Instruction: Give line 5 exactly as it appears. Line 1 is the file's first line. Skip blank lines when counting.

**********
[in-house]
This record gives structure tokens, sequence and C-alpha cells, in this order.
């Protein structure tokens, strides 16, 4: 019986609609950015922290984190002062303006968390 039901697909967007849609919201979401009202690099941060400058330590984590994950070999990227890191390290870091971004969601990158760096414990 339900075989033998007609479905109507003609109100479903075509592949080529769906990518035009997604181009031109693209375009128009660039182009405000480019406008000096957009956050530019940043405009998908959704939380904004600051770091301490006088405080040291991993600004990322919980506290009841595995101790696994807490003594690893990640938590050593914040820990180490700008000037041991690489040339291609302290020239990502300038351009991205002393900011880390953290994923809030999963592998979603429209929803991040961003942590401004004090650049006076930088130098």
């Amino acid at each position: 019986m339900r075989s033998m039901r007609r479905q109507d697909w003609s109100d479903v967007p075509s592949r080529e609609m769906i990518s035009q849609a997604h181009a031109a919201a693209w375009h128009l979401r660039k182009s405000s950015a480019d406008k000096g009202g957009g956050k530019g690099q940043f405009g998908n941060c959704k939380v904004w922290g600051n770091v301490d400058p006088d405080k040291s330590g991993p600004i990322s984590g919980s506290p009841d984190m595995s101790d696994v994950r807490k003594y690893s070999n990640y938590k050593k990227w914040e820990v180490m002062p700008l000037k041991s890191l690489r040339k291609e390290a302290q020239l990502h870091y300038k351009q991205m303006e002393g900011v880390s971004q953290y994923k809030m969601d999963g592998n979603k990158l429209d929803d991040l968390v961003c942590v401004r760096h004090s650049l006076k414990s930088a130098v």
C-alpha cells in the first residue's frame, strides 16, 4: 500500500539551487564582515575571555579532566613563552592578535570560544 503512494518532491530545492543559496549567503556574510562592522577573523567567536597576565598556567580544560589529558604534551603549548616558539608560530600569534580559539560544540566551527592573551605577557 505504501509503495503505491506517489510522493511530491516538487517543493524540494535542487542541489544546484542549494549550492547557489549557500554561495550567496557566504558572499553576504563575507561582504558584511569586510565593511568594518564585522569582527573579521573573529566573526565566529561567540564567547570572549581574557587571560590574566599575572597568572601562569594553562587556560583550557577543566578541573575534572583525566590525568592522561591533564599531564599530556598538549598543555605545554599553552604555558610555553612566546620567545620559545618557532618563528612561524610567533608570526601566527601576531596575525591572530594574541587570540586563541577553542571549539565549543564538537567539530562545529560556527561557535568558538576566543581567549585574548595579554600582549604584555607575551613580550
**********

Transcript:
C-alpha cells in the first residue's frame, strides 16, 4: 500500500539551487564582515575571555579532566613563552592578535570560544 503512494518532491530545492543559496549567503556574510562592522577573523567567536597576565598556567580544560589529558604534551603549548616558539608560530600569534580559539560544540566551527592573551605577557 505504501509503495503505491506517489510522493511530491516538487517543493524540494535542487542541489544546484542549494549550492547557489549557500554561495550567496557566504558572499553576504563575507561582504558584511569586510565593511568594518564585522569582527573579521573573529566573526565566529561567540564567547570572549581574557587571560590574566599575572597568572601562569594553562587556560583550557577543566578541573575534572583525566590525568592522561591533564599531564599530556598538549598543555605545554599553552604555558610555553612566546620567545620559545618557532618563528612561524610567533608570526601566527601576531596575525591572530594574541587570540586563541577553542571549539565549543564538537567539530562545529560556527561557535568558538576566543581567549585574548595579554600582549604584555607575551613580550